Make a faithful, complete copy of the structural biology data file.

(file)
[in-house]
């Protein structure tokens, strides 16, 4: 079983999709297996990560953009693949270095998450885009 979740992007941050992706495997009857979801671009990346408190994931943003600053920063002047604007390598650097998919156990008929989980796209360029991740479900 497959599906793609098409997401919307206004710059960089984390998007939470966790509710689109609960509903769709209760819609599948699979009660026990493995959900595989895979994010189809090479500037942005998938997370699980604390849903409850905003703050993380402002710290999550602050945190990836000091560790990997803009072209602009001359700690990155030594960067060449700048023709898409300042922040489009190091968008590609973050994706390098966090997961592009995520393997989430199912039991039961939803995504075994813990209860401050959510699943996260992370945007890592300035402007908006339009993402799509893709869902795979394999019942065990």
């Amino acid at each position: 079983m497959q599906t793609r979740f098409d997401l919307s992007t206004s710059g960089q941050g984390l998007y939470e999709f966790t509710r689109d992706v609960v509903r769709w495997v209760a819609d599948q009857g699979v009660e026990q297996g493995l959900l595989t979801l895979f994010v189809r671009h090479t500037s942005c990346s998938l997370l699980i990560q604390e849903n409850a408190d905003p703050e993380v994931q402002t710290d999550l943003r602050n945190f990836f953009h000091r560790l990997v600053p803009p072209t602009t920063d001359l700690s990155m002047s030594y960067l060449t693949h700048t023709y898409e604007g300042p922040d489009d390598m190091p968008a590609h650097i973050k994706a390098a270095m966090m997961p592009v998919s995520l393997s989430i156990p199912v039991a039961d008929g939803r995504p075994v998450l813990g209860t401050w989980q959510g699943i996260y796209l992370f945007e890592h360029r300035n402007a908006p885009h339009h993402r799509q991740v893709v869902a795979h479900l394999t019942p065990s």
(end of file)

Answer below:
[in-house]
């Protein structure tokens, strides 16, 4: 079983999709297996990560953009693949270095998450885009 979740992007941050992706495997009857979801671009990346408190994931943003600053920063002047604007390598650097998919156990008929989980796209360029991740479900 497959599906793609098409997401919307206004710059960089984390998007939470966790509710689109609960509903769709209760819609599948699979009660026990493995959900595989895979994010189809090479500037942005998938997370699980604390849903409850905003703050993380402002710290999550602050945190990836000091560790990997803009072209602009001359700690990155030594960067060449700048023709898409300042922040489009190091968008590609973050994706390098966090997961592009995520393997989430199912039991039961939803995504075994813990209860401050959510699943996260992370945007890592300035402007908006339009993402799509893709869902795979394999019942065990």
């Amino acid at each position: 079983m497959q599906t793609r979740f098409d997401l919307s992007t206004s710059g960089q941050g984390l998007y939470e999709f966790t509710r689109d992706v609960v509903r769709w495997v209760a819609d599948q009857g699979v009660e026990q297996g493995l959900l595989t979801l895979f994010v189809r671009h090479t500037s942005c990346s998938l997370l699980i990560q604390e849903n409850a408190d905003p703050e993380v994931q402002t710290d999550l943003r602050n945190f990836f953009h000091r560790l990997v600053p803009p072209t602009t920063d001359l700690s990155m002047s030594y960067l060449t693949h700048t023709y898409e604007g300042p922040d489009d390598m190091p968008a590609h650097i973050k994706a390098a270095m966090m997961p592009v998919s995520l393997s989430i156990p199912v039991a039961d008929g939803r995504p075994v998450l813990g209860t401050w989980q959510g699943i996260y796209l992370f945007e890592h360029r300035n402007a908006p885009h339009h993402r799509q991740v893709v869902a795979h479900l394999t019942p065990s």